The aim of the Centre is to promote research into the demographic problems that face the developed countries of the world in the 21st century, to monitor and project their trends, analyse their underlying causes and consequences and evaluate the challenges and opportunities that they present.
A longer-term aim is to promote more speculative forward thinking and demographic 'trouble-shooting' about future demographic issues as well as conventional scientific research, including the stability of demographic systems and their relation to the physical and economic environment.
In the 21st century new demographic developments, unprecedented in history, face the fifty countries of the developed world. These trends may be summarised as 'fewer babies, longer lives, diverse households, older populations, more immigrants', all of which raise important theoretical issues and practical problems. It is generally supposed that most of these characteristics will eventually be shared by all human populations. Within the developed world itself, however, divergence is often more apparent than convergence, pointing to some diversity in population futures. For a discusion of some of these issues see Working Papers nos. 10, 17, and 33.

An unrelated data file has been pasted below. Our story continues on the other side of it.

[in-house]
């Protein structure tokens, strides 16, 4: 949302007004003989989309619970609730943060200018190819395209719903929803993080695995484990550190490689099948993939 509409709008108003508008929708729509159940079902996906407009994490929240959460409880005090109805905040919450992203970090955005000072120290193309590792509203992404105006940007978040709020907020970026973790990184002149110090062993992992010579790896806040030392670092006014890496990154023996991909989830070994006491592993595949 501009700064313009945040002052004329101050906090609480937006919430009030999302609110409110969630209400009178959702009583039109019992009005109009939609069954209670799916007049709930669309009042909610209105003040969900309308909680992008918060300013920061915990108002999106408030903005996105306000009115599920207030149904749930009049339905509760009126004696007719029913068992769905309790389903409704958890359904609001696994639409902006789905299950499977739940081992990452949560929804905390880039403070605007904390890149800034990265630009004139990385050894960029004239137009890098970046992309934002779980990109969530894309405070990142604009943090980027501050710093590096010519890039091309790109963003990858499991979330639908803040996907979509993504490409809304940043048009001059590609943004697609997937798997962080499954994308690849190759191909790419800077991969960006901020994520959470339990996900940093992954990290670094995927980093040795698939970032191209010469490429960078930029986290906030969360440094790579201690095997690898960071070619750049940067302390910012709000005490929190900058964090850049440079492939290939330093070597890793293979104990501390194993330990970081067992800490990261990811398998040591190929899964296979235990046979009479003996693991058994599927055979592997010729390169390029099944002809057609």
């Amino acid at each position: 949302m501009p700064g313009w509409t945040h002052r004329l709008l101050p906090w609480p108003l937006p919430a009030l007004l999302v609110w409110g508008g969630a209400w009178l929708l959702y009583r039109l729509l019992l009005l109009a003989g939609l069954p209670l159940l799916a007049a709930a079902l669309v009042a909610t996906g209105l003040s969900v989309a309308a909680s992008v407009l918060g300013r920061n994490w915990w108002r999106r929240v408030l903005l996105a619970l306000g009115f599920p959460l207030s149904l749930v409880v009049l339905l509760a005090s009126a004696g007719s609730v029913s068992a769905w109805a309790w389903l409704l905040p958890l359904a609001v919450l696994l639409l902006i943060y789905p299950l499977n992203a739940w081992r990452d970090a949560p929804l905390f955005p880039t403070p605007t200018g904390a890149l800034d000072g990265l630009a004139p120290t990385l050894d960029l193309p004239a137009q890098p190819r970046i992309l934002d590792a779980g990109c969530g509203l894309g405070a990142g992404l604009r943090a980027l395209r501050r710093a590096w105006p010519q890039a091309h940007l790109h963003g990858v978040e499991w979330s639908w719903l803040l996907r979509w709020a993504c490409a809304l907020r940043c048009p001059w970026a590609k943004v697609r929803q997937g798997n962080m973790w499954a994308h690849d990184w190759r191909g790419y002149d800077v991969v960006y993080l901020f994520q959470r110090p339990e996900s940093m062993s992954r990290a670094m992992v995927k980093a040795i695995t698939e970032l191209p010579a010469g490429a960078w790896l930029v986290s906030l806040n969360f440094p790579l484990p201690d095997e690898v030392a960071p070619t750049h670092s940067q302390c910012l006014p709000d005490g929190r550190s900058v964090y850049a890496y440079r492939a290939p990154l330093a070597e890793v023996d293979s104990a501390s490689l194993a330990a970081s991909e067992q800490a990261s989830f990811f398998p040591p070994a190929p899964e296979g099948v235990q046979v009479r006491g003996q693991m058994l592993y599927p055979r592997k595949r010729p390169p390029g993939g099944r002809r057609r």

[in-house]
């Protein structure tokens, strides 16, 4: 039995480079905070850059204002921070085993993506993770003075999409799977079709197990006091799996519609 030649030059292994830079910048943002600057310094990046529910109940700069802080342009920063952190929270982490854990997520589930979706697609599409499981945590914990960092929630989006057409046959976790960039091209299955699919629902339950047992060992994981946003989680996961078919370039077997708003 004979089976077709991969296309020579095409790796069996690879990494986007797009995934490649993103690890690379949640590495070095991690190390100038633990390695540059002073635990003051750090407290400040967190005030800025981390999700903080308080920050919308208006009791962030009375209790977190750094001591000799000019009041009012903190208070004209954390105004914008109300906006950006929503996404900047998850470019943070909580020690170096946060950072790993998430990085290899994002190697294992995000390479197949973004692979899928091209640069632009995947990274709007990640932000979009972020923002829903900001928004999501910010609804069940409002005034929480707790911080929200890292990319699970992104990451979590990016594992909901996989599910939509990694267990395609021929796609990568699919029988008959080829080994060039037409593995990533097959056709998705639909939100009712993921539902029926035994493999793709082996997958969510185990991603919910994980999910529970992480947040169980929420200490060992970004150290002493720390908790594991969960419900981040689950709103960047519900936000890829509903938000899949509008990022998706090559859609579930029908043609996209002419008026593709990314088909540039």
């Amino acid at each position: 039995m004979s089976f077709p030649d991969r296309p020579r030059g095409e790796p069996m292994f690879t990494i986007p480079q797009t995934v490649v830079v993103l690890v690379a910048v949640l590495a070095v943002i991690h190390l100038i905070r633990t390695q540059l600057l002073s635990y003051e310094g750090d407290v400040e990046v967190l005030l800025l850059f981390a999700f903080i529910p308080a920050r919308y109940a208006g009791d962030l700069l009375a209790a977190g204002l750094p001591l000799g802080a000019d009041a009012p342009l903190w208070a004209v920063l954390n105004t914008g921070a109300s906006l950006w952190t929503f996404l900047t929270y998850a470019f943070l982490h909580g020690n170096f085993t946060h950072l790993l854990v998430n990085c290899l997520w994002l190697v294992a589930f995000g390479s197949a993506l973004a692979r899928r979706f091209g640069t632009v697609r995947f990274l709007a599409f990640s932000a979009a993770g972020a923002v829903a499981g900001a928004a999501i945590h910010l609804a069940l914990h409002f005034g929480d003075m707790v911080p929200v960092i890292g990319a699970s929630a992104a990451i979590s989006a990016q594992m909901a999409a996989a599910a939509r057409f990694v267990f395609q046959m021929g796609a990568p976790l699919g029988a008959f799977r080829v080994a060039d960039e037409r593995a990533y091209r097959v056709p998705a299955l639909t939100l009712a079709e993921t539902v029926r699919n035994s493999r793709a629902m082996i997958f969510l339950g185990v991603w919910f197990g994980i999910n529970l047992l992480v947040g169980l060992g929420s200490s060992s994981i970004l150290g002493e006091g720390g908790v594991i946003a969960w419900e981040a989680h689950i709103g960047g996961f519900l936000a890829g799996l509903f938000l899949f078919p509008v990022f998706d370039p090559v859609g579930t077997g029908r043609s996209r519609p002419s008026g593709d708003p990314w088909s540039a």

An integrated programme of research is being developed, incorporating existing work and new initiatives all oriented to contemporary and future population related developments in the UK and the rest of the developed world.
This page was last updated on 25/10/2012 at 15:37